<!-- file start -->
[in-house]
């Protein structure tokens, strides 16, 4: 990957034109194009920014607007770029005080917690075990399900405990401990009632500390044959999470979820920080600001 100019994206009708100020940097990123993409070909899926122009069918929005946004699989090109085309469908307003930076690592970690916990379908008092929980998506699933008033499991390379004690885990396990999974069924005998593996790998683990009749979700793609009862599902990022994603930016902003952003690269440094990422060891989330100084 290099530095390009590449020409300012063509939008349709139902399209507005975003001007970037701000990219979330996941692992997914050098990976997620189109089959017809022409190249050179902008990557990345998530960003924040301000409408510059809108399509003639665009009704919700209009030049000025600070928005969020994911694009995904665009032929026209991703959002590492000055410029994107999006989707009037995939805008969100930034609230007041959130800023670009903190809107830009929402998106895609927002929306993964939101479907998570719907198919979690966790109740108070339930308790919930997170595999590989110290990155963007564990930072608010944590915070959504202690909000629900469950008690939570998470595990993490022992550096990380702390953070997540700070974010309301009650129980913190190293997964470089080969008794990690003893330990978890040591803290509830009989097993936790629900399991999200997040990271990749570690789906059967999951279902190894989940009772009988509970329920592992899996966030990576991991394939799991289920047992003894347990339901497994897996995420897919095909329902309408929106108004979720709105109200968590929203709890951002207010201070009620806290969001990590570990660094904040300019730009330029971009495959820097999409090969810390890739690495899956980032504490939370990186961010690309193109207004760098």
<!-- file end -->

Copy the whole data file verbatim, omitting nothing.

[in-house]
């Protein structure tokens, strides 16, 4: 990957034109194009920014607007770029005080917690075990399900405990401990009632500390044959999470979820920080600001 100019994206009708100020940097990123993409070909899926122009069918929005946004699989090109085309469908307003930076690592970690916990379908008092929980998506699933008033499991390379004690885990396990999974069924005998593996790998683990009749979700793609009862599902990022994603930016902003952003690269440094990422060891989330100084 290099530095390009590449020409300012063509939008349709139902399209507005975003001007970037701000990219979330996941692992997914050098990976997620189109089959017809022409190249050179902008990557990345998530960003924040301000409408510059809108399509003639665009009704919700209009030049000025600070928005969020994911694009995904665009032929026209991703959002590492000055410029994107999006989707009037995939805008969100930034609230007041959130800023670009903190809107830009929402998106895609927002929306993964939101479907998570719907198919979690966790109740108070339930308790919930997170595999590989110290990155963007564990930072608010944590915070959504202690909000629900469950008690939570998470595990993490022992550096990380702390953070997540700070974010309301009650129980913190190293997964470089080969008794990690003893330990978890040591803290509830009989097993936790629900399991999200997040990271990749570690789906059967999951279902190894989940009772009988509970329920592992899996966030990576991991394939799991289920047992003894347990339901497994897996995420897919095909329902309408929106108004979720709105109200968590929203709890951002207010201070009620806290969001990590570990660094904040300019730009330029971009495959820097999409090969810390890739690495899956980032504490939370990186961010690309193109207004760098």